The worldwide trend in air temperatures in Figure 1,
reported by the Intergovernmental Panel on Climate Change (Climate Change 2007,
AR4 www.ipcc.ch), is a catalyst for studies
of the effects of climate change for water resources. Hydrologists and
meteorologists have assumed that the climate was stable – that observations
like stream flows or mean monthly temperatures in a watershed would, for
‘practical purposes’ like reservoir design, be drawn from the same statistical distribution.
Most instrumental records are less than 100 year in length – the first stream
gage in the
The earth’s climate has been very different in geologic time, and has been significantly different even within the current interglacial warm period (the last 10,000 years). Volcanic eruptions affect worldwide temperatures. The assumption that the climate is stable is an argument about rate of change of climate – that even though climate change is certainly occurring, the rate of climate change is so slow that the stable climate assumption is justified.
Within the last ten years additional lines of inquiry have made the stable climate/slow climate change hypothesis doubtful.
Evidence for and possibilities for more rapid climate change comes from;
Water resource systems (reservoirs, aqueducts, irrigation systems) take decades to plan and build. If climate change affects existing facilities or makes new facilities necessary it is imprudent to ignore possible climate change effects.
The extent of ‘warming’ is not clear – models differ among themselves and projections depend on assumptions about future greenhouse gas concentrations. Projections vary geographically – it’s clear that polar regions experience the largest temperature increases. Effects for other meteorological time series; precipitation, potential evapotranspiration, solar radiation and wind are contradictory.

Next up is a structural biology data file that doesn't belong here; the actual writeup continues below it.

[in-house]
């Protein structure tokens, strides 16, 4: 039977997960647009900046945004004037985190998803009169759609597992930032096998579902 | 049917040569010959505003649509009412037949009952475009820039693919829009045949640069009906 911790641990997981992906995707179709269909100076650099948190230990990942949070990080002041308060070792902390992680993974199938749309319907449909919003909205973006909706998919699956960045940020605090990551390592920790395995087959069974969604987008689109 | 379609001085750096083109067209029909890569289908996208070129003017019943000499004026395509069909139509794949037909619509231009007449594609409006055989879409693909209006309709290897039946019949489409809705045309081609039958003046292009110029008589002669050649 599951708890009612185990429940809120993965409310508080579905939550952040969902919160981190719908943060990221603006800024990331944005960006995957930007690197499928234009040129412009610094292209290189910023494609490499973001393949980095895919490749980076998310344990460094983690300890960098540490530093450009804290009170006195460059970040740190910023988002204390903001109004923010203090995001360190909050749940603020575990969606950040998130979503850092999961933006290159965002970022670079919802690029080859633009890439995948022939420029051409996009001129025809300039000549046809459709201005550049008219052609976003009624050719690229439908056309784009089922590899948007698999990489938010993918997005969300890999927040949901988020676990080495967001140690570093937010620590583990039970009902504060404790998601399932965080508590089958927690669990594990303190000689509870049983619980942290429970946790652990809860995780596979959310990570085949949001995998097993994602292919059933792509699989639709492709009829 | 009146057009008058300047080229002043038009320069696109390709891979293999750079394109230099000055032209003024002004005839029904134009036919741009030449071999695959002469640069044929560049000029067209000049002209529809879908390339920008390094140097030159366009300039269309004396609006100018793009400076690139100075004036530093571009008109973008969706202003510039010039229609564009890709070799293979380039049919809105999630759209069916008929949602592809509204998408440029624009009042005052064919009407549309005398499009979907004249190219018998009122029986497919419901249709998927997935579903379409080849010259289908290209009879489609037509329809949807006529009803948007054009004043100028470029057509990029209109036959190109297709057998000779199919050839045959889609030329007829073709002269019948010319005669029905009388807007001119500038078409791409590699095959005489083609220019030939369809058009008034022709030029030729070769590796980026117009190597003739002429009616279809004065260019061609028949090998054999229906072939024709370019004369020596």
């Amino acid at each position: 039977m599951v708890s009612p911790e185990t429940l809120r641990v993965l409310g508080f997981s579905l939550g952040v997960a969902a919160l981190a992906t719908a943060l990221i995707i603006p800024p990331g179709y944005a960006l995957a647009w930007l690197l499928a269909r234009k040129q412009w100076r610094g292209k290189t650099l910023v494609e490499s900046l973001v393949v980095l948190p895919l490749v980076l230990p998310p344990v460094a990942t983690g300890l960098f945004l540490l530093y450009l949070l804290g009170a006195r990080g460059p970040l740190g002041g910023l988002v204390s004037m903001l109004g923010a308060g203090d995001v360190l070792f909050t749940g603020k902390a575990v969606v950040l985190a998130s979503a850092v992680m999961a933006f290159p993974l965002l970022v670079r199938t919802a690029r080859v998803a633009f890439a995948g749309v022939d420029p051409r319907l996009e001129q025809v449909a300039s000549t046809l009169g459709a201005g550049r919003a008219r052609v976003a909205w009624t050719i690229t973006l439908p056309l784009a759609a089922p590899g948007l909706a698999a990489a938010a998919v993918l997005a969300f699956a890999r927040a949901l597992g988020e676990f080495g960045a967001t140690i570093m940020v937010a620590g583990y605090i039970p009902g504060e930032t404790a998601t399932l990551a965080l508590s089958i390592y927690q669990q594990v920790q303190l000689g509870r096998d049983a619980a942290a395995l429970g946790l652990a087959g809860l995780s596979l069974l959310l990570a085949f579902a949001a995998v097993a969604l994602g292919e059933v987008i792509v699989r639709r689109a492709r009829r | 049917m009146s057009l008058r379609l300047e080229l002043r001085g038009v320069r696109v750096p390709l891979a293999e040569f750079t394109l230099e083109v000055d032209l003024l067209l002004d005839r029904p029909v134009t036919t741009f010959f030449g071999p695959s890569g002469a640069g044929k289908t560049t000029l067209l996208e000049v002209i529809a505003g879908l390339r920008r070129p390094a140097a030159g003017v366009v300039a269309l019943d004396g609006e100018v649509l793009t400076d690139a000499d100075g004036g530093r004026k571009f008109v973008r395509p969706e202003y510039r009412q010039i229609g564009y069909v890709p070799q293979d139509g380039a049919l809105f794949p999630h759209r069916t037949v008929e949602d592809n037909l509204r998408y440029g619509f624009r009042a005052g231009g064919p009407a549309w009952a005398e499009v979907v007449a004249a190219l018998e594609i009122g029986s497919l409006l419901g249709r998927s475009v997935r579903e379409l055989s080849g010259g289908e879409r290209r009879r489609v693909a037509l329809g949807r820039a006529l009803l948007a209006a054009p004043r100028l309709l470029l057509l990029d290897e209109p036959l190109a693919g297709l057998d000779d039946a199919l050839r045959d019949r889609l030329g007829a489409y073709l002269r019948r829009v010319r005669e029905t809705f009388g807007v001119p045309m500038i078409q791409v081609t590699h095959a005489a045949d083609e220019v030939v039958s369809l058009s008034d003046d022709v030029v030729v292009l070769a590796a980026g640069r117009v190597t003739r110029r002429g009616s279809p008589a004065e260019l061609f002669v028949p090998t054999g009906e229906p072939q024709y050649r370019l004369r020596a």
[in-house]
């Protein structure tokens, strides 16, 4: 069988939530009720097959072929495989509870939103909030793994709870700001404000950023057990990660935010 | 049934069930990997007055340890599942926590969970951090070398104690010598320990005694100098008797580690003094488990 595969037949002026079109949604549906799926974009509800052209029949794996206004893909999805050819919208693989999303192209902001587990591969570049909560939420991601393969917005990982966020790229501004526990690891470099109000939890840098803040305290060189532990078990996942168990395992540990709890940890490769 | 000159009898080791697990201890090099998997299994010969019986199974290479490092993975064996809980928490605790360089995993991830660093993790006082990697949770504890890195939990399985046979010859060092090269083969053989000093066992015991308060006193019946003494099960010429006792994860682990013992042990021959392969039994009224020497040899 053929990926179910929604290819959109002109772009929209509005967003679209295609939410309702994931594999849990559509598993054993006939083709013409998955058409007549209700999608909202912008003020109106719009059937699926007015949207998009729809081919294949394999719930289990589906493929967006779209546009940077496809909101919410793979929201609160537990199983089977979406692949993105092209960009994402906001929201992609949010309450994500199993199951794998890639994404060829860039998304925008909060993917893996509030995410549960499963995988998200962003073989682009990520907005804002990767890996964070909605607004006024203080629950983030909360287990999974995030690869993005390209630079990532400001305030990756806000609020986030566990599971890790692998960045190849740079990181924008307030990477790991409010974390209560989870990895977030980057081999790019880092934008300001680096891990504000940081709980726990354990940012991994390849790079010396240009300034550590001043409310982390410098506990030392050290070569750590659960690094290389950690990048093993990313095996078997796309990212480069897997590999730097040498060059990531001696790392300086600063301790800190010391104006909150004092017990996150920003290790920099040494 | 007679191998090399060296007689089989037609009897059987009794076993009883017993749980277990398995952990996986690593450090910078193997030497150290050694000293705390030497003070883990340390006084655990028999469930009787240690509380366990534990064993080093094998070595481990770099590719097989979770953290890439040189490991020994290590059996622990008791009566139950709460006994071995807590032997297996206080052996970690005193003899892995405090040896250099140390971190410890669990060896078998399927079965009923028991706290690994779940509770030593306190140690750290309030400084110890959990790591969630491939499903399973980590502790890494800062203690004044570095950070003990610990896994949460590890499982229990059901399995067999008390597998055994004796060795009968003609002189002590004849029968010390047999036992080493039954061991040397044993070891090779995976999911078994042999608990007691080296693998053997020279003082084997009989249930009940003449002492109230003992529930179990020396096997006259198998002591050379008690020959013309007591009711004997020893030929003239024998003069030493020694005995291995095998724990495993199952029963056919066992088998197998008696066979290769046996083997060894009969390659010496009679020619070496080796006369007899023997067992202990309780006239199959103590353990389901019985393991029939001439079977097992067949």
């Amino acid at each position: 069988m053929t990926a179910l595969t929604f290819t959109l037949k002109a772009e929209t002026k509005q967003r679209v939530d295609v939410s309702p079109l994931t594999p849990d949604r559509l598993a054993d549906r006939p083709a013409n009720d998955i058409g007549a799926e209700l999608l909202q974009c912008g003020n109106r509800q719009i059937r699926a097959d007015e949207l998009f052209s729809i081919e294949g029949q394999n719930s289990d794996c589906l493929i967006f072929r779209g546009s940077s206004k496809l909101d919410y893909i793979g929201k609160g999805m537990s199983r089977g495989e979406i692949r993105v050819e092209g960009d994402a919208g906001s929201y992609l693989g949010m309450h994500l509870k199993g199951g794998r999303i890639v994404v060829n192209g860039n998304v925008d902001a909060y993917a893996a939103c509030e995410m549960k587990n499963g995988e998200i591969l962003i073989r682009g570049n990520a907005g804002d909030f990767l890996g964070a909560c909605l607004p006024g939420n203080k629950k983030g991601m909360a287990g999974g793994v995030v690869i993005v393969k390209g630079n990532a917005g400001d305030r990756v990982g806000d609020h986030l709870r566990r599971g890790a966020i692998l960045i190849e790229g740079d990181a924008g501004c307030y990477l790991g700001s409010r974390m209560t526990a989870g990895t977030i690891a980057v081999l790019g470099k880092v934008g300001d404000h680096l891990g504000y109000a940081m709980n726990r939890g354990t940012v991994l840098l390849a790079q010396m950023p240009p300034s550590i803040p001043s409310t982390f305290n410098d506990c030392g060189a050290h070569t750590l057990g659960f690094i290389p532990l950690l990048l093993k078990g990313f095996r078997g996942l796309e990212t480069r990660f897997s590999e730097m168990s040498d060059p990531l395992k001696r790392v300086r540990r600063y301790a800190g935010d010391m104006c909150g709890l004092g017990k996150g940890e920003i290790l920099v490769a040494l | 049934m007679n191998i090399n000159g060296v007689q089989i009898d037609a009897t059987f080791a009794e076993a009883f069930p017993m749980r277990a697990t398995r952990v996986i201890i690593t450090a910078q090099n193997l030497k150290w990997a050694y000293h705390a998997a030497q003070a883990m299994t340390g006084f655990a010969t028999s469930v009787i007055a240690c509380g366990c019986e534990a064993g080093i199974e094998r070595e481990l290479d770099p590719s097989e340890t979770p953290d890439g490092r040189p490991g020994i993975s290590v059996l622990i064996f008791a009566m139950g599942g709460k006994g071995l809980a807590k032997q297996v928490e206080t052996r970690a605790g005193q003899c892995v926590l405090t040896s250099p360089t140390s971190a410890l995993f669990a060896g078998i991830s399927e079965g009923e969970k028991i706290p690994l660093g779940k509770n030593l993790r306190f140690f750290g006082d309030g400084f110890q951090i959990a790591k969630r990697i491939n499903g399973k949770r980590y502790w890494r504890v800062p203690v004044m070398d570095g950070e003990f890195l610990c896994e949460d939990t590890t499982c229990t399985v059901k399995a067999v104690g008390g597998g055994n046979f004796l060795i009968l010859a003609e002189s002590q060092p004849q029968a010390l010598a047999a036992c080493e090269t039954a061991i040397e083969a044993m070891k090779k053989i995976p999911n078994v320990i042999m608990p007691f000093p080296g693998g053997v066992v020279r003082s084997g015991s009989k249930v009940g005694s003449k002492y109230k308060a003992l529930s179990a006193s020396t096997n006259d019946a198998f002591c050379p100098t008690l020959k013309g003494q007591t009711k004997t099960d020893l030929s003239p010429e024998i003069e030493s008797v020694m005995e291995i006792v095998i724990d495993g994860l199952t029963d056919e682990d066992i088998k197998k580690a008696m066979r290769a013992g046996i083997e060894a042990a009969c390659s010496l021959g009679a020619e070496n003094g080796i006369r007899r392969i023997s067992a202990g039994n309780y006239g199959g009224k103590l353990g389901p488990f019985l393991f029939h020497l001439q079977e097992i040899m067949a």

Analysis of climate change with HFAM modeling takes advantage of the detailed processes in the model. For example, temperature change can be specified by time of day and by seasons. Changes in cloudiness or solar radiation at the land surface, changes in wind or potential evapotranspiration, or changes in rain/snow during precipitation events can all be represented.
The hydrological effects of climate change are watershed specific – they depend on topography, elevations, soils and vegetation – and on the physical facilities in the watershed. Denman glacier shows the sensitivity of both snow and glacial growth or depletion to small increments in temperature and precipitation (Denman Glacier).
The following Figures, 2A, 2B and 2C show;
Figure 2A Current Climate
Figure 2B Warmer storms, + 4 deg. F, no change in dry weather temperatures
Figure 2C Increased Solar and Wind, + 10 percent
In these test runs snow pack accumulation is most sensitive to changes in storm temperatures. Snow pack accumulation is less sensitive to increased solar radiation and wind velocities. Results like these provide clues for interpretation of GCM projections. Different sensitivities may occur at other elevations or exposures. In evaluating climate change the devil is in the details.